Gov. Phil Murphy deserves praise for his commitment to closing the gender wage gap in New Jersey and his pledge to sign the Diane B. Allen Equal Pay Act. But Murphy also deserves praise for setting the kind of example that’s every bit as important as a new law, if not more important.
The governor chose not to sign the bill on Equal Pay Day last week, which would have been a natural PR move. Instead, he tweeted that he would sign the legislation on April 24.
Why? Well, sources told The Star-Ledger that Senate Majority Leader Loretta Weinberg (D-Teaneck) — who has fought for this legislation for years — was on vacation and wouldn’t be in New Jersey on Equal Pay Day. And Murphy didn’t want to sign it without her there.
So why the delay? In a word, respect.
That’s what Murphy showed Weinberg in particular and women in general.
And respect is what this issue is really about.
As Michellene Davis, president of Executive Women of New Jersey, pointed out in a statement praising Murphy’s announcement, “Ensuring that women receive equal pay for equal work should not be controversial, nor should it be negotiable.”
Yet the National Partnership for Women and Families says full-time female employees in New Jersey are, on average, paid just 81 cents for every dollar paid to a man. That adds up to a yearly pay difference of $11,737 — a gender pay gap that costs New Jersey women nearly $34 billion a year. And black women in New Jersey make just 57 cents and Latina women just 42 cents for every dollar paid to white men, the group says.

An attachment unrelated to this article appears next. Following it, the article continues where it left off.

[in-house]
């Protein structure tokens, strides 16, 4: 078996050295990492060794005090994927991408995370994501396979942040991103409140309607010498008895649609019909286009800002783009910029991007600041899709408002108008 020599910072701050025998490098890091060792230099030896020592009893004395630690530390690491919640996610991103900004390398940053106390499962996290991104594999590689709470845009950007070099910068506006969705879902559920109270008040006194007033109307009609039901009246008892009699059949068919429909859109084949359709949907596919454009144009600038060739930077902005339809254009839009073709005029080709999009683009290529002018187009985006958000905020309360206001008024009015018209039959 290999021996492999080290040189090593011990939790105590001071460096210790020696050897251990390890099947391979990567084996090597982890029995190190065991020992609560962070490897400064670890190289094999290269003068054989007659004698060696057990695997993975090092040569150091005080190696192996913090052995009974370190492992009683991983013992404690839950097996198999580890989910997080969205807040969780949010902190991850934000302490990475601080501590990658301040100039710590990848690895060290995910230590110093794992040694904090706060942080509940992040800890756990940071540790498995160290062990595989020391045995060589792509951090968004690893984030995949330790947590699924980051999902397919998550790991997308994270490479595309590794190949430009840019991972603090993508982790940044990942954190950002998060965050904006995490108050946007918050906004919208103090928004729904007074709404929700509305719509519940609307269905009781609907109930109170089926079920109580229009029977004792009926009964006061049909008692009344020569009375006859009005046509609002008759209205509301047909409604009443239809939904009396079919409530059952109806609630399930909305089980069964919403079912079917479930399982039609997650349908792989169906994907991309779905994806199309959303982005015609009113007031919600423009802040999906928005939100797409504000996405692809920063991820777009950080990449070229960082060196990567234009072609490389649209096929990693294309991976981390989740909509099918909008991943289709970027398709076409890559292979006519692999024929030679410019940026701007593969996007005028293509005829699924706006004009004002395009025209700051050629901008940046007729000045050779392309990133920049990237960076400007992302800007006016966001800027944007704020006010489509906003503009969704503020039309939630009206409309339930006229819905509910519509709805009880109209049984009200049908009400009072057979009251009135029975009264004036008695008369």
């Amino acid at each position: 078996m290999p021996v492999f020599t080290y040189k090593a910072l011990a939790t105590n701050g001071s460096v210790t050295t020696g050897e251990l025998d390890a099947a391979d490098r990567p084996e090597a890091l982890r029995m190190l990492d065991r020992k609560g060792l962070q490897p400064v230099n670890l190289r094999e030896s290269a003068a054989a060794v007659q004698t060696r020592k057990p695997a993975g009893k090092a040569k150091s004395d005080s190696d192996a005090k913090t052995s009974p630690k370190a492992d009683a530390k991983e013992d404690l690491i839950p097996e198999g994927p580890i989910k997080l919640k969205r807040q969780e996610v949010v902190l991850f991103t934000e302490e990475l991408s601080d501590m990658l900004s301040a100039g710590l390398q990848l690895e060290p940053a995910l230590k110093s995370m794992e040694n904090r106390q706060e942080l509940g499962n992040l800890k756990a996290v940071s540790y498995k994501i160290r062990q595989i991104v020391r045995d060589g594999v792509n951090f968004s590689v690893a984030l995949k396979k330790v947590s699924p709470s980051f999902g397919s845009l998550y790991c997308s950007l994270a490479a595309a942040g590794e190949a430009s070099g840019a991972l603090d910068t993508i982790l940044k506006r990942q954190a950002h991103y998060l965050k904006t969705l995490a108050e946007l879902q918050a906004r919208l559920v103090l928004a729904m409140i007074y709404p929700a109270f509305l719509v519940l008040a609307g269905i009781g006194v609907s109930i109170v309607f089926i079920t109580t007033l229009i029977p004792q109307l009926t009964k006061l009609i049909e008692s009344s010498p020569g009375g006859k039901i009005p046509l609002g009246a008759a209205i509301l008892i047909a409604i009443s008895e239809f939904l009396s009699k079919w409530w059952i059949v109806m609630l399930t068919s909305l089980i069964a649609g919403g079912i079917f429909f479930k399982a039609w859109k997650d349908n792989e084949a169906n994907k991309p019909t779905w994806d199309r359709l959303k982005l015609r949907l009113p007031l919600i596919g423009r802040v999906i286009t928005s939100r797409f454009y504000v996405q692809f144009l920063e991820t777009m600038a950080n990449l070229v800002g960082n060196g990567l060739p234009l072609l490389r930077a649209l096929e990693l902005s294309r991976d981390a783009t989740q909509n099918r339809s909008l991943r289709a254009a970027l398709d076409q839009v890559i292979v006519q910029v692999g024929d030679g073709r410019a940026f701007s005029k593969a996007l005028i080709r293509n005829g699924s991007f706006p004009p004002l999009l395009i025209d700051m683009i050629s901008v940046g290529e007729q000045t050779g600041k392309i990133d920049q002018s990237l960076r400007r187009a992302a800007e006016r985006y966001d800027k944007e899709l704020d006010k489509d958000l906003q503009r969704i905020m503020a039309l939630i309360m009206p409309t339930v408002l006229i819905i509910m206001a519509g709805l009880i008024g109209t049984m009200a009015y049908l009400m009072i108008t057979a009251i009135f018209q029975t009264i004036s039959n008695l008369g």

There’s no remotely legitimate basis for paying women less for the same work men do. It’s disrespect. It’s unacceptable. And the Diane B. Allen Equal Pay Act will make it far more expensive for companies to do it.
The bill Murphy will sign into law will make it an unlawful employment practice to pay any employee protected by the state Law Against Discrimination less than other workers “for substantially similar work, when viewed as a composite of skill, effort and responsibility.” Pay differences for similar work are allowed only if “based on legitimate, bona fide factors other than sex … such as training, education, experience, or the quantity or quality of production,” the bill says.
The bill also prohibits employers from taking reprisals against employees for discussing their pay with others — and provides for three-fold monetary damages for any violation and allows employees to obtain relief for up to six years of discriminatory pay. Davis called the bill “one of the most far-reaching attempts to close the pay gap in the country.”
And that’s great. But, unfortunately, a law can only do so much.
You can’t legislate respect. You can’t, in the end, require it. You must teach it. And that’s a continuing job for all of us. This new law is important — but it’s the easy part.